San Francisco

Katharina Fritsch

Katharina Fritsch’s first midcareer survey was a succinct assembly of “greatest hits”: eight works drawn from her entire career, including Warengestell mit Madonnen (Display stand with Madonnas, 1987–89), Tischgesellschaft (Company at table, 1988), and Mann und Maus (Man and mouse, 1991–92). Her first full-blown sculpture, Warengestell, 1979–84, a display stand holding several small objects—including a Madonna figurine, a water mill, and circular shapes—already incorporated many of the motifs on which she would later elaborate. Also on view was Kind mit Pudeln (Child with poodles, 1995–96), a sculpture that Fritsch created for this exhibition that consisted of three concentric rings of black poodles surrounding an infant from whom emanated golden rays. With its allusions to baby Jesus, Kind mit Pudeln, like much of Fritsch’s work, plays on Catholic themes, while it encapsulates the strange combination of kitsch and foreboding characteristic of her work by surrounding the holy infant with poodles that appear at once menacing and ridiculous.

The exhibition’s surprise was the inclusion of Museum Modell 1:10, 1995. Singularly disappointing when squeezed into the German pavilion at the Venice Biennale for which it was originally designed, here, in an airy setting and equipped with a strategically placed semicircular mirror that enabled the viewer to view the whole as if looking down from above, it read as a serious attempt to present a museological ideal (or, rather, its model). Because Fritsch’s work depends as much on setting as on the objects themselves to produce a sharp, resonant image, the generous space of the lofty Botta galleries seemed tailor made for it.

Exploiting and exploring the connection between objecthood and two-dimensional images is an interest Fritsch shares with other ’80s artists, especially Jeff Koons, but her references are certainly among the most intricate. Her world is filled with an idiosyncratic mixture of binary oppositions that mix the Catholic and the hokey, yet its thematic sweep is Wagnerian: ranging from the battle between good and evil, to the tension between folk and commercial culture, to the frightening subconscious that underpins high-minded ideals. These themes, and the elements she uses to conjure them, are repeated and transmogrified from work to work.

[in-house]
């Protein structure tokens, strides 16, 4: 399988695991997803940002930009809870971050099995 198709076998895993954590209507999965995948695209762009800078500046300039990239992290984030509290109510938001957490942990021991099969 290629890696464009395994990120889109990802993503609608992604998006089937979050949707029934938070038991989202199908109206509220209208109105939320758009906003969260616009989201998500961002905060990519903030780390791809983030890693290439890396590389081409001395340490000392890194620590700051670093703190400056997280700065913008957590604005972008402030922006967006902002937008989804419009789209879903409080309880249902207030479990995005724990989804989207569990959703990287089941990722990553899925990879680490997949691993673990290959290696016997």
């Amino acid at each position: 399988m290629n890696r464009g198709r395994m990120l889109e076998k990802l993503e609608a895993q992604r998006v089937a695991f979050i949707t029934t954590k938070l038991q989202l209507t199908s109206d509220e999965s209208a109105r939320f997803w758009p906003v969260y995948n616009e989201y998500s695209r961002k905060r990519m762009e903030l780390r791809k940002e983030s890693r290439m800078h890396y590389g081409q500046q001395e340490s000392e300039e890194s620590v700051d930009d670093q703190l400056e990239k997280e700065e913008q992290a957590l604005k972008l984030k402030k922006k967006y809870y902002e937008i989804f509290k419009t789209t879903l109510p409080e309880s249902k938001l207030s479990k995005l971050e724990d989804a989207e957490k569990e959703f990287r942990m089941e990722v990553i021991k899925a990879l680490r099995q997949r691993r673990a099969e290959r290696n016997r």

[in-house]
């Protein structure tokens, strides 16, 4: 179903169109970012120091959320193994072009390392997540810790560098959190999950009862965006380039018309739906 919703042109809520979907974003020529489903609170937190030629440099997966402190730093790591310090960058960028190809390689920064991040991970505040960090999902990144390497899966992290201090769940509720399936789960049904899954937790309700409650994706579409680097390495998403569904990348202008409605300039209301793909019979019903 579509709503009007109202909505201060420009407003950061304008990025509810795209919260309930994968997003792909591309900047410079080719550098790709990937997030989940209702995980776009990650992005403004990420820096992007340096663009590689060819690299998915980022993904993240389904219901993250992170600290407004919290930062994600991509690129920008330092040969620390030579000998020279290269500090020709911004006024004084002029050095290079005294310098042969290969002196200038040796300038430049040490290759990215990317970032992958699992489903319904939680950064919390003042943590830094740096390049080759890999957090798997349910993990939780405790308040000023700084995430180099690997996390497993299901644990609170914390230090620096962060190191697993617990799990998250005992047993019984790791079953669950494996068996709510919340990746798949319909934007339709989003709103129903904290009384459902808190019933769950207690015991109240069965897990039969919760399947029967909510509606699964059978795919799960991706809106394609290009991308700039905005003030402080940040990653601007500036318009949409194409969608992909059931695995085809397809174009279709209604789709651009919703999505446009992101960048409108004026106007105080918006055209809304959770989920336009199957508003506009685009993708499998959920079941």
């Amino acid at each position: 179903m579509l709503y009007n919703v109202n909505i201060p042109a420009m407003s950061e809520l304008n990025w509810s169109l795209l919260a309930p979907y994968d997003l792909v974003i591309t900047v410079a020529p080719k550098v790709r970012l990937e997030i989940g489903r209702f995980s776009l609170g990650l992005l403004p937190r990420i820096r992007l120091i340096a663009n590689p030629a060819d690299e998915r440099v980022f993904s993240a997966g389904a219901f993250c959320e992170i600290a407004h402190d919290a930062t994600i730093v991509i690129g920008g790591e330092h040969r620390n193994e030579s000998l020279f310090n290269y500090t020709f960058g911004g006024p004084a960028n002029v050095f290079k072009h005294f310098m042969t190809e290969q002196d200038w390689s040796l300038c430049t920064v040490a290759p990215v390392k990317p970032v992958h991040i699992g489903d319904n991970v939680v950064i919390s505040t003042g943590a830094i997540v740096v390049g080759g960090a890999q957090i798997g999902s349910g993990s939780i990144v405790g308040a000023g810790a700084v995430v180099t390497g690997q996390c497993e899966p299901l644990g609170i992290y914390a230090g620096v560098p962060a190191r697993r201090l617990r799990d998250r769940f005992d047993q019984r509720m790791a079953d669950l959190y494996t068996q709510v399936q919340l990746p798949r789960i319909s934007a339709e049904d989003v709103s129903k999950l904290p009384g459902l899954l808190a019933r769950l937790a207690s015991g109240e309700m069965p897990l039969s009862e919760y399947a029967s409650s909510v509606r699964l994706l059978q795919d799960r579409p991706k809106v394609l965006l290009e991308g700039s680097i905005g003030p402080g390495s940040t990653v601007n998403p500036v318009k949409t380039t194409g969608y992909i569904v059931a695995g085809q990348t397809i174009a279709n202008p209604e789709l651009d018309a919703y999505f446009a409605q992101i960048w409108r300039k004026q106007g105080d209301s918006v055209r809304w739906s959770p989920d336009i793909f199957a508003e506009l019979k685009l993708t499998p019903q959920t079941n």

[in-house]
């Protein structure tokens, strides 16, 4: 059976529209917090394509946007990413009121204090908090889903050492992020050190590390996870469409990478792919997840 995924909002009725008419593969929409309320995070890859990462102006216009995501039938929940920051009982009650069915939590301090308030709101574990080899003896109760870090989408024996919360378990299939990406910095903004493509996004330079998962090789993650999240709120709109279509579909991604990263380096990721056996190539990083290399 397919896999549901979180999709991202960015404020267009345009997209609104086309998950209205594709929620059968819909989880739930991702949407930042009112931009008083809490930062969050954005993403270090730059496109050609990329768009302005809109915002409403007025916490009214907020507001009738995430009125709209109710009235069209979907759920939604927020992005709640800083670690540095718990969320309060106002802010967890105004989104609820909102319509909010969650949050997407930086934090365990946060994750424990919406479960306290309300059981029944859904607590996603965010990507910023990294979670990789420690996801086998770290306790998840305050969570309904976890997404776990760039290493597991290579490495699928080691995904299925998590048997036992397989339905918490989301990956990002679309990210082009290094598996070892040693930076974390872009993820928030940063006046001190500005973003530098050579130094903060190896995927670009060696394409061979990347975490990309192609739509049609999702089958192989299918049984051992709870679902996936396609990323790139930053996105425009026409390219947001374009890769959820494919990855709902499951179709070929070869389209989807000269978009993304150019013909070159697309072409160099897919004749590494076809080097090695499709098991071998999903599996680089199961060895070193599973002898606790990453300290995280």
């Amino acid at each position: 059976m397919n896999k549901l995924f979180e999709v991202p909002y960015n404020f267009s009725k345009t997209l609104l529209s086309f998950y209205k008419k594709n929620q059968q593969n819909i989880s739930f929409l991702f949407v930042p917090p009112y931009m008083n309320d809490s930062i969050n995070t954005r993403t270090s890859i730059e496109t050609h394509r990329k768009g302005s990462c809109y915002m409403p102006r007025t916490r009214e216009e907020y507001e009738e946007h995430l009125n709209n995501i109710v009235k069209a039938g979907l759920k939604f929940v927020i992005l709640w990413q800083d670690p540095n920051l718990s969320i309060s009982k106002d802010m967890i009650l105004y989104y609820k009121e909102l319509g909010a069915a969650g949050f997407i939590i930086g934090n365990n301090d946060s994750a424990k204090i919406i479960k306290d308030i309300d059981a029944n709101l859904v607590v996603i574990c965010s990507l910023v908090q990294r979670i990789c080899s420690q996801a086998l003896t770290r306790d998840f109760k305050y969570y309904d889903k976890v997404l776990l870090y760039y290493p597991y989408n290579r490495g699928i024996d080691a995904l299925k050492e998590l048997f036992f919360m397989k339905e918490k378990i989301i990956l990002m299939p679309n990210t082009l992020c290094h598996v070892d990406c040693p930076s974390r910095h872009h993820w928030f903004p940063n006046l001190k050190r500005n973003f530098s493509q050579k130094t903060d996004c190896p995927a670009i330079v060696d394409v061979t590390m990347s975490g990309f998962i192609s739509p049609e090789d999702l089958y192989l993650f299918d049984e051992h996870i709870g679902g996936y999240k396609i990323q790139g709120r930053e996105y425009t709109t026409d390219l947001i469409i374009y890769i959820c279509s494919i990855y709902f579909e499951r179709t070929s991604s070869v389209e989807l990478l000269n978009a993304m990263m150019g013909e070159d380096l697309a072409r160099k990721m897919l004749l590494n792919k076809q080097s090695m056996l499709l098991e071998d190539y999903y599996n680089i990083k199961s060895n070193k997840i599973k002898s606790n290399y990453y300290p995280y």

Unfortunately, this exhibition reinforced our experience of Fritsch’s work as a series of discrete objects. None of her “marginal” pieces were included: no small-scale works, no nonsculptural works. Also the sculptures were positioned in such a way that they hardly came into visual contact with each other. Thus, the integrity of each work was preserved, but the possibility of making comparisons between pieces and arriving at an overall view of her oeuvre was frustrated.

Two sculptures—Gespenst rind Blutlache (Ghost and pool of blood, 1988), and Mann rind Maus—did share the same visual space, to electrifying effect. Gespenst und Blutlache always seemed trite to me, but next to the more accomplished sculpture, Mann und Maus, it acquired depth as another exploration of the duality of body and mind. Mann und Maus was not diminished either: it retained its humor, its formal grace and, as a witty feminist reworking of John Henry Fuseli’s The Nightmare, 1790, a painting of a woman with a demon on her chest, it was surely one of the more complex works in the exhibition.

Much of the work shown here attained the material perfection to which Fritsch aspires, bewitching the viewer with its meticulous craftsmanship. Yet, I found myself wishing that the artist would occasionally materialize in her own work—as Hitchcock, with whom some of her thematics overlap, does in his films—and thereby slightly disrupt the hermeticism that comes with perfection. For, although her images are precise and her references clear, what they amount to is not. And Fritsch’s work is too deliberate to leave room for the viewer to draw his or her own conclusions, yet the artist herself is absent as well. Paradoxically, despite the plethora of Fritsch’s allusions, her reluctance to give it a direction makes for a fundamental opacity at the work’s center.

Daniela Salvioni